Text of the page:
SEO for Flash Websites

Flash-based websites are becoming more important and popular on the Internet. Sadly, Flash websites are not exactly SEO-friendly. If you want to improve the indexing (and hopefully ranking) of your flash-based website, keep reading.

Although there has been recent good news about Google improving the crawling and indexing of Flash content, it is still a good rule of thumb not to go overboard when it comes to developing flash websites, and stick to the classic rules of search engine crawlability.

These classic rules are the following (based on Google’s technical guidelines):

a. Prioritize the use of HTML text links more than any other technology in presenting a hyperlink (such as using flash-based hyperlinks or JavaScript).

b. Search engines find new content by following hyperlinks, therefore it is more important to use HTML-based hyperlinks pointing to all of the other content on your website (even if it uses Flash).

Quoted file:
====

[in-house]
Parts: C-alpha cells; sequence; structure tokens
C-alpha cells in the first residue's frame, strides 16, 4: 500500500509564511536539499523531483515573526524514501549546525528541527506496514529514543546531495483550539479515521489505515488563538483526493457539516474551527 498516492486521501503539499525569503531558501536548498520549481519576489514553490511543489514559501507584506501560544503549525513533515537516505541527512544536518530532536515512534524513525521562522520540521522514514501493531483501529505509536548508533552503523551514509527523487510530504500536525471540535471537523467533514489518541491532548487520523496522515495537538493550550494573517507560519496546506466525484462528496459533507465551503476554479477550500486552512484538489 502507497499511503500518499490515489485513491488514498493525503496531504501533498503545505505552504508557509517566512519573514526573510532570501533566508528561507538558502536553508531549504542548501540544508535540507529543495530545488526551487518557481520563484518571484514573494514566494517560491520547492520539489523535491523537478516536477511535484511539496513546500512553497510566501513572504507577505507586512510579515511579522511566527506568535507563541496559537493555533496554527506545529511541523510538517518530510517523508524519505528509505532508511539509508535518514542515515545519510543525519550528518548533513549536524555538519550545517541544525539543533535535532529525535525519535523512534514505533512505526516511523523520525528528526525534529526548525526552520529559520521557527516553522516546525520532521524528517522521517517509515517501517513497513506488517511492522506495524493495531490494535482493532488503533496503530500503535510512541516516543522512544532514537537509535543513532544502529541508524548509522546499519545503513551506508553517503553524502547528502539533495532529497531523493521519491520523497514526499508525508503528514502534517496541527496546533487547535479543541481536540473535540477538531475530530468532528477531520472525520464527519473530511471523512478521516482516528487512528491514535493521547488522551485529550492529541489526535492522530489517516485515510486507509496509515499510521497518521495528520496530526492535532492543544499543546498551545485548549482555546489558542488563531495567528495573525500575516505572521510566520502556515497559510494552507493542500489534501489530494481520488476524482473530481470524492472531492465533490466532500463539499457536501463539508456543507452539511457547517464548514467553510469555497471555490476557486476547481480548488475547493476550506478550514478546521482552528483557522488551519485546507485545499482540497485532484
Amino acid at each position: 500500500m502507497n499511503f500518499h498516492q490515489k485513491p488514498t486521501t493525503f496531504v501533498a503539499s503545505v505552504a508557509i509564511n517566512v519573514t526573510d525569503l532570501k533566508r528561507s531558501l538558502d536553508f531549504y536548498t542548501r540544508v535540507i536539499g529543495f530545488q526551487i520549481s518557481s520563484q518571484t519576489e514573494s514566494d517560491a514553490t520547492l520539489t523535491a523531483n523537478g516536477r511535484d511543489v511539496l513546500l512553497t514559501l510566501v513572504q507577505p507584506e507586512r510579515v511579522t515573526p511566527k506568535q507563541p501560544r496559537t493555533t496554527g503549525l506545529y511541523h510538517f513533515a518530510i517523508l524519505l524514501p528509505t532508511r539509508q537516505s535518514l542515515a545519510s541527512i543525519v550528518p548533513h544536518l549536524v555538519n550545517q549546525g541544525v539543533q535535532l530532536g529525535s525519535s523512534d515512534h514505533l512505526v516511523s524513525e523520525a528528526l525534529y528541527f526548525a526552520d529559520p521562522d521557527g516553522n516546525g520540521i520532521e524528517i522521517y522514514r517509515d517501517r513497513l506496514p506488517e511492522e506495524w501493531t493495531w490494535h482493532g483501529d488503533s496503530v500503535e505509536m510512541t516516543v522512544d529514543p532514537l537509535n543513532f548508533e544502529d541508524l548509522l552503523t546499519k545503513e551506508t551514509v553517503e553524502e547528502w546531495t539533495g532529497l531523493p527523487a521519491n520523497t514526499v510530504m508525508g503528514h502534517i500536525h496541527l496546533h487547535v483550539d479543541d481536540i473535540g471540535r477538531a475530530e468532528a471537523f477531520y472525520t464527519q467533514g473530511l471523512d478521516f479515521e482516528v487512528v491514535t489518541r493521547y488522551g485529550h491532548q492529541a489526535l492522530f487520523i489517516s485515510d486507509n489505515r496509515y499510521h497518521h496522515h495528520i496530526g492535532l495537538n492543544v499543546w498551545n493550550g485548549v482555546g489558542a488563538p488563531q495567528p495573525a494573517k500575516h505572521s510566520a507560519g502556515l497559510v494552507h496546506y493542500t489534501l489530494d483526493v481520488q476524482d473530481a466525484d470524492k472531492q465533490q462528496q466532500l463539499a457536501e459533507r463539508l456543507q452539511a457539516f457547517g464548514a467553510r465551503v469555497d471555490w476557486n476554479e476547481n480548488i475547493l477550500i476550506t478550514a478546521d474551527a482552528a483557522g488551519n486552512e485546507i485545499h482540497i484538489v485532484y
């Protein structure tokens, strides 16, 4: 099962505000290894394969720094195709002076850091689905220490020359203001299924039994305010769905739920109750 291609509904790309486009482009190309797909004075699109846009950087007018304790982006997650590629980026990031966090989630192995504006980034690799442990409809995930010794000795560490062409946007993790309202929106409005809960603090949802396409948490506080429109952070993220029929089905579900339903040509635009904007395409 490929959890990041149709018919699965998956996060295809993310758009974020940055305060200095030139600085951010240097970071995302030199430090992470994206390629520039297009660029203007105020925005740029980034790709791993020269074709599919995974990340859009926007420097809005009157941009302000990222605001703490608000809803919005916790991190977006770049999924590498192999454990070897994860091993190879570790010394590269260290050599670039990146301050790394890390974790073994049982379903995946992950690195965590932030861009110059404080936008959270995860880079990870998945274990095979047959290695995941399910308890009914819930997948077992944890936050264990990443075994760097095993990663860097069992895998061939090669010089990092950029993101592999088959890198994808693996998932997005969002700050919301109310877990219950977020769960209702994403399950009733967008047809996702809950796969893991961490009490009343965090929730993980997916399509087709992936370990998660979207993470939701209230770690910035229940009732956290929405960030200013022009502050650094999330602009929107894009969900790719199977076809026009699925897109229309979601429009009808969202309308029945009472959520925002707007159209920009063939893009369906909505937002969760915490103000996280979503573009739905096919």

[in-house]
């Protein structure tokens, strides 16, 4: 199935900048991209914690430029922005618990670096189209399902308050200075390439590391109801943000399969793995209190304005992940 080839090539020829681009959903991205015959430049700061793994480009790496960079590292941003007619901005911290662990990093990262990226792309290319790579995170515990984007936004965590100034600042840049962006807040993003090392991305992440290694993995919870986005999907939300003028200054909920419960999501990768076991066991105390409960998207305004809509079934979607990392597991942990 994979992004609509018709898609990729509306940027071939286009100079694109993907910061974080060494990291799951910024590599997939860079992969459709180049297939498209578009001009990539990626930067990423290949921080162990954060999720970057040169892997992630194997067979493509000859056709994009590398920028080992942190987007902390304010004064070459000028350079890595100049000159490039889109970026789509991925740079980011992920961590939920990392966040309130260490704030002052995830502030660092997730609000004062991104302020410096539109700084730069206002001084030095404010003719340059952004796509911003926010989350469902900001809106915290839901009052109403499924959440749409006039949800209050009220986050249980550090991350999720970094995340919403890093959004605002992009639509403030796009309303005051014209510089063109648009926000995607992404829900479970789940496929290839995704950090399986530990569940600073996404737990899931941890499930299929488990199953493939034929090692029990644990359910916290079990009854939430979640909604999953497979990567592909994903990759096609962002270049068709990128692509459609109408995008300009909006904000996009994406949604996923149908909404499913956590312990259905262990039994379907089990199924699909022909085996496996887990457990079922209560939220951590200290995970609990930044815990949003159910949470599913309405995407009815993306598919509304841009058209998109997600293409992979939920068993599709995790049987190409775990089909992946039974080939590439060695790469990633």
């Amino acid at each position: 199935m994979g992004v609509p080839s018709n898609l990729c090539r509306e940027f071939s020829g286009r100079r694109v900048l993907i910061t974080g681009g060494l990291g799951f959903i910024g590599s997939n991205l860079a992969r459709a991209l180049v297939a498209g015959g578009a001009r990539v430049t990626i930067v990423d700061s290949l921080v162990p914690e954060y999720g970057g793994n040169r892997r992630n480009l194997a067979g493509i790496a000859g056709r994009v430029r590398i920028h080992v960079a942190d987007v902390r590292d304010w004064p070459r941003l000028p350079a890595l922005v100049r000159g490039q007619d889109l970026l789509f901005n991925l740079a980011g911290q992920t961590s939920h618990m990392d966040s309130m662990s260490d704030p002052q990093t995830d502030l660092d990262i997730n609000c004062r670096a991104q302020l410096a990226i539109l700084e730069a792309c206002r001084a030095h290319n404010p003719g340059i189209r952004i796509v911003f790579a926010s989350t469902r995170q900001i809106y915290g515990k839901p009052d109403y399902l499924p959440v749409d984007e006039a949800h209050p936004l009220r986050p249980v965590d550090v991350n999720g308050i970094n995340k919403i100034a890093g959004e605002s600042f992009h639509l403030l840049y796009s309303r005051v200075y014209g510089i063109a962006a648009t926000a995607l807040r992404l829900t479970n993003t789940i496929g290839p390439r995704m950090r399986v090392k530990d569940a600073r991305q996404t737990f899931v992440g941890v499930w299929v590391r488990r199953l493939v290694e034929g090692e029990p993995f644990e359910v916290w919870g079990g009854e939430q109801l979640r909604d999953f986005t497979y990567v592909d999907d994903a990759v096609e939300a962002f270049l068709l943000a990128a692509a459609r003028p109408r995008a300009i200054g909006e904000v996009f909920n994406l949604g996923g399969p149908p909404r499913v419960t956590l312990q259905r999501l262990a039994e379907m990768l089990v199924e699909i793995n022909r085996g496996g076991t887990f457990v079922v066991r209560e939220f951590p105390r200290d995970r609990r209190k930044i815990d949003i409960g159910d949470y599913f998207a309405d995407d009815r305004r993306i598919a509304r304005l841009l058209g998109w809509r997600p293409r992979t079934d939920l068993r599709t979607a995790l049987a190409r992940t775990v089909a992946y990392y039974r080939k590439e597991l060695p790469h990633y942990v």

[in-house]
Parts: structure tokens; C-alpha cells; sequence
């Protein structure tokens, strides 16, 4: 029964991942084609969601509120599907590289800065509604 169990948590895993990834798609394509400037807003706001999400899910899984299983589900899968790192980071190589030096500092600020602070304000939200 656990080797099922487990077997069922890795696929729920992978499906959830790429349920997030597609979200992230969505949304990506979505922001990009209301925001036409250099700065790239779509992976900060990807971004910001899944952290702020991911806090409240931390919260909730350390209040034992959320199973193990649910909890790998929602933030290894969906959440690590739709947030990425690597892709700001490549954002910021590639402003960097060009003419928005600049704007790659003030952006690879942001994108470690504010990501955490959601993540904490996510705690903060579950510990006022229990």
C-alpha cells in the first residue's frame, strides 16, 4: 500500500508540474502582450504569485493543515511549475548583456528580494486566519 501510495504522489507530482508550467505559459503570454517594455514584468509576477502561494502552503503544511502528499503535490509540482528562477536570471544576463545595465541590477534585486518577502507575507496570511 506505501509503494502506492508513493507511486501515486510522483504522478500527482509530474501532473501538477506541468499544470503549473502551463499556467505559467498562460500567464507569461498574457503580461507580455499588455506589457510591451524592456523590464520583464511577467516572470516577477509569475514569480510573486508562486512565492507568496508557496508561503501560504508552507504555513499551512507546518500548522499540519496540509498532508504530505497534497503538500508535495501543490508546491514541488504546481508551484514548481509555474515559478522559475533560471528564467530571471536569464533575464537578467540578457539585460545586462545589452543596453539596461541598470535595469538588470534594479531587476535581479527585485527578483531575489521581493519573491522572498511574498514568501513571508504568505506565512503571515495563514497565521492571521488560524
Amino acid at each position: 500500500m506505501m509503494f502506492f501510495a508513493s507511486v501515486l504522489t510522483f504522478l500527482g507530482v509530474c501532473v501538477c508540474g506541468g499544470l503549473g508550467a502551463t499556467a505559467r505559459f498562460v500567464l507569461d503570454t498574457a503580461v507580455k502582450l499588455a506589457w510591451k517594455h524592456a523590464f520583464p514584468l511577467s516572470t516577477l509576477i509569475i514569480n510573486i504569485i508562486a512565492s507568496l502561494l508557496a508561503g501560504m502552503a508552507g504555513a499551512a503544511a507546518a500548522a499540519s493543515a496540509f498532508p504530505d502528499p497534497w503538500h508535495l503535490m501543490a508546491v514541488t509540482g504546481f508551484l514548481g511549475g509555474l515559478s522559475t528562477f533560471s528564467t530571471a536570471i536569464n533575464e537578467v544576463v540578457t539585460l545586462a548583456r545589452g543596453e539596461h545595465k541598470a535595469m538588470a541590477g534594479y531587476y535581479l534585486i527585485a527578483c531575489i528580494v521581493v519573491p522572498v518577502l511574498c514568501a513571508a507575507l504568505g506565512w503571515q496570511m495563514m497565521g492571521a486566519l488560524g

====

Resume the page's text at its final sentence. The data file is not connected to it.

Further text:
These two rules appear to be simple but can be quite difficult to implement. This tutorial aims to provide some clues and suggestions as to how webmasters might improve the search engine crawlability aspect of their Flash website.

It is important not to underestimate the impact of indexable text content crawled by search engines because:

 

Based on the above diagram, before you can get a high level of search engine traffic/organic traffic (provided also that your website has that amount of trust and authority in Google), your content needs to be crawled and indexed by search engine bots.

If your website is based on Flash, it is possible that there are some crawling issues that lead to decreased or even no text content being indexed, which can affect search engine traffic.

Let’s do this step by step so that it will look easy. The technique involves rendering some of the parts as HTML so that you can add important SEO onsite factors like title tags.

For example, this is in pure flash: